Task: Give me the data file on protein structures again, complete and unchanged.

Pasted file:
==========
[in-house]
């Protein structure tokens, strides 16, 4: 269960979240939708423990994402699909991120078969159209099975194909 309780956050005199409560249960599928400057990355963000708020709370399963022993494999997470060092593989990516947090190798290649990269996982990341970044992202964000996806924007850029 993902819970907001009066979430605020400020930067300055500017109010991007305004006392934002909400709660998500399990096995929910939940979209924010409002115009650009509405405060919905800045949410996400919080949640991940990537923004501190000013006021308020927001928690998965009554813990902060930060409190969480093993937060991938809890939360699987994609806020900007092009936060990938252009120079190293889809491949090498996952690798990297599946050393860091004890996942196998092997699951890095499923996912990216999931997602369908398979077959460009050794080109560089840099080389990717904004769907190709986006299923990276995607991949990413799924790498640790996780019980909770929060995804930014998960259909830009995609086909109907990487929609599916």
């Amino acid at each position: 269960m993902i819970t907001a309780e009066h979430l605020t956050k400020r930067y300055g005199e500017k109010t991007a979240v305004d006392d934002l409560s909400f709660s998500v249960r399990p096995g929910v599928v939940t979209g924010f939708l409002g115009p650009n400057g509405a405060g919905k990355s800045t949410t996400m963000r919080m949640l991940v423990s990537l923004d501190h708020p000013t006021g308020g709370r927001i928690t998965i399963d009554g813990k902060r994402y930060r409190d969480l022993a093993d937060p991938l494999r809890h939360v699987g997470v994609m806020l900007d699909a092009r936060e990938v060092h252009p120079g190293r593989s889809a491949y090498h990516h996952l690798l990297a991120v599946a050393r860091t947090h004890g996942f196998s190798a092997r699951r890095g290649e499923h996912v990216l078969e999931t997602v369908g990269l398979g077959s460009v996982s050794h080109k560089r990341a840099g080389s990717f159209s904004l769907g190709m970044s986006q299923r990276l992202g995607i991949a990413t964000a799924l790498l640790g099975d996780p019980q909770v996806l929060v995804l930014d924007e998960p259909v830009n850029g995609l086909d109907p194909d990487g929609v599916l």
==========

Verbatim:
[in-house]
């Protein structure tokens, strides 16, 4: 269960979240939708423990994402699909991120078969159209099975194909 309780956050005199409560249960599928400057990355963000708020709370399963022993494999997470060092593989990516947090190798290649990269996982990341970044992202964000996806924007850029 993902819970907001009066979430605020400020930067300055500017109010991007305004006392934002909400709660998500399990096995929910939940979209924010409002115009650009509405405060919905800045949410996400919080949640991940990537923004501190000013006021308020927001928690998965009554813990902060930060409190969480093993937060991938809890939360699987994609806020900007092009936060990938252009120079190293889809491949090498996952690798990297599946050393860091004890996942196998092997699951890095499923996912990216999931997602369908398979077959460009050794080109560089840099080389990717904004769907190709986006299923990276995607991949990413799924790498640790996780019980909770929060995804930014998960259909830009995609086909109907990487929609599916």
């Amino acid at each position: 269960m993902i819970t907001a309780e009066h979430l605020t956050k400020r930067y300055g005199e500017k109010t991007a979240v305004d006392d934002l409560s909400f709660s998500v249960r399990p096995g929910v599928v939940t979209g924010f939708l409002g115009p650009n400057g509405a405060g919905k990355s800045t949410t996400m963000r919080m949640l991940v423990s990537l923004d501190h708020p000013t006021g308020g709370r927001i928690t998965i399963d009554g813990k902060r994402y930060r409190d969480l022993a093993d937060p991938l494999r809890h939360v699987g997470v994609m806020l900007d699909a092009r936060e990938v060092h252009p120079g190293r593989s889809a491949y090498h990516h996952l690798l990297a991120v599946a050393r860091t947090h004890g996942f196998s190798a092997r699951r890095g290649e499923h996912v990216l078969e999931t997602v369908g990269l398979g077959s460009v996982s050794h080109k560089r990341a840099g080389s990717f159209s904004l769907g190709m970044s986006q299923r990276l992202g995607i991949a990413t964000a799924l790498l640790g099975d996780p019980q909770v996806l929060v995804l930014d924007e998960p259909v830009n850029g995609l086909d109907p194909d990487g929609v599916l």